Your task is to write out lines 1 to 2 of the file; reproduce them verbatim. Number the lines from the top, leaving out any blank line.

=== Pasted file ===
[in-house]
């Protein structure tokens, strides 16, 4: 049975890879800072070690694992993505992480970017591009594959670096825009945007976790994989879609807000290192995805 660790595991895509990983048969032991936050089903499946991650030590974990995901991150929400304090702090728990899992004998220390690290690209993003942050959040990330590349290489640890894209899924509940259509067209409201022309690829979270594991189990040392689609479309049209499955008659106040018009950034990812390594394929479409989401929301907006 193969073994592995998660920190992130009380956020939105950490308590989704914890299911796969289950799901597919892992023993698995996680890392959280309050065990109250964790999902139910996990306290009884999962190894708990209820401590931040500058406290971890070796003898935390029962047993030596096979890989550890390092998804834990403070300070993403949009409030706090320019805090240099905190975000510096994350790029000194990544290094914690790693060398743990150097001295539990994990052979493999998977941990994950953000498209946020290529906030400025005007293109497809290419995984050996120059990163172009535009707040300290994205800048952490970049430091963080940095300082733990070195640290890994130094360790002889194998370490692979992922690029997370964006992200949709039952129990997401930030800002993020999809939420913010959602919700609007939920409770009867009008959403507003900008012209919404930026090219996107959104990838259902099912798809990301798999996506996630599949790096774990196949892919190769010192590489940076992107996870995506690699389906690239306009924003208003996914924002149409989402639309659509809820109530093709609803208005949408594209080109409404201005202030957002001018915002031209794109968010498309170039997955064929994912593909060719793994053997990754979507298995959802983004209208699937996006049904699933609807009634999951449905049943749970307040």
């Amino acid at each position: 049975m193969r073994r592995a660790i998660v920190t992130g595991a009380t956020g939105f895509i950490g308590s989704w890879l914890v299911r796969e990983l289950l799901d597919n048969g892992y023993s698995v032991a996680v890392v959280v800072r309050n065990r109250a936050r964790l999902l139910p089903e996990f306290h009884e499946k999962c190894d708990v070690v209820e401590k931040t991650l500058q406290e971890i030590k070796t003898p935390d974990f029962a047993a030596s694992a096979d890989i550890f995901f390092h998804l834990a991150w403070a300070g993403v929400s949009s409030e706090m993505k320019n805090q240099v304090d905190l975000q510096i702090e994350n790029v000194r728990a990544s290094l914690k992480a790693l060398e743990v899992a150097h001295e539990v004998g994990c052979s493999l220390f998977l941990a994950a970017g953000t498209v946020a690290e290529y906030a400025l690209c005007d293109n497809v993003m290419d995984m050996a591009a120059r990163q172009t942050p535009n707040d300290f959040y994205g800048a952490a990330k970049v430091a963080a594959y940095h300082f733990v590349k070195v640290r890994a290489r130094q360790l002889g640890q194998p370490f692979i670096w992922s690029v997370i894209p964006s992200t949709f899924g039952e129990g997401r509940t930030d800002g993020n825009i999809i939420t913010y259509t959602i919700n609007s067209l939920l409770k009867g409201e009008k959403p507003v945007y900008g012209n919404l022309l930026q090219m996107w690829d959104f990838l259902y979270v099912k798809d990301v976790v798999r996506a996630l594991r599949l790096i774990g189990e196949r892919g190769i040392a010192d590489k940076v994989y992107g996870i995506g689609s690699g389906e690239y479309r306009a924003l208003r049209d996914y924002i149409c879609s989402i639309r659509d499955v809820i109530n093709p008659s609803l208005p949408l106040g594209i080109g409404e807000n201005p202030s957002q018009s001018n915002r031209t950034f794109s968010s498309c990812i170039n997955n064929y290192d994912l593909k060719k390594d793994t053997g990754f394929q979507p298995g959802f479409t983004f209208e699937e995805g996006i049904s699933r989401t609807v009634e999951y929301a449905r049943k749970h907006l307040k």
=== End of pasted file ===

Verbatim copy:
[in-house]
């Protein structure tokens, strides 16, 4: 049975890879800072070690694992993505992480970017591009594959670096825009945007976790994989879609807000290192995805 660790595991895509990983048969032991936050089903499946991650030590974990995901991150929400304090702090728990899992004998220390690290690209993003942050959040990330590349290489640890894209899924509940259509067209409201022309690829979270594991189990040392689609479309049209499955008659106040018009950034990812390594394929479409989401929301907006 193969073994592995998660920190992130009380956020939105950490308590989704914890299911796969289950799901597919892992023993698995996680890392959280309050065990109250964790999902139910996990306290009884999962190894708990209820401590931040500058406290971890070796003898935390029962047993030596096979890989550890390092998804834990403070300070993403949009409030706090320019805090240099905190975000510096994350790029000194990544290094914690790693060398743990150097001295539990994990052979493999998977941990994950953000498209946020290529906030400025005007293109497809290419995984050996120059990163172009535009707040300290994205800048952490970049430091963080940095300082733990070195640290890994130094360790002889194998370490692979992922690029997370964006992200949709039952129990997401930030800002993020999809939420913010959602919700609007939920409770009867009008959403507003900008012209919404930026090219996107959104990838259902099912798809990301798999996506996630599949790096774990196949892919190769010192590489940076992107996870995506690699389906690239306009924003208003996914924002149409989402639309659509809820109530093709609803208005949408594209080109409404201005202030957002001018915002031209794109968010498309170039997955064929994912593909060719793994053997990754979507298995959802983004209208699937996006049904699933609807009634999951449905049943749970307040």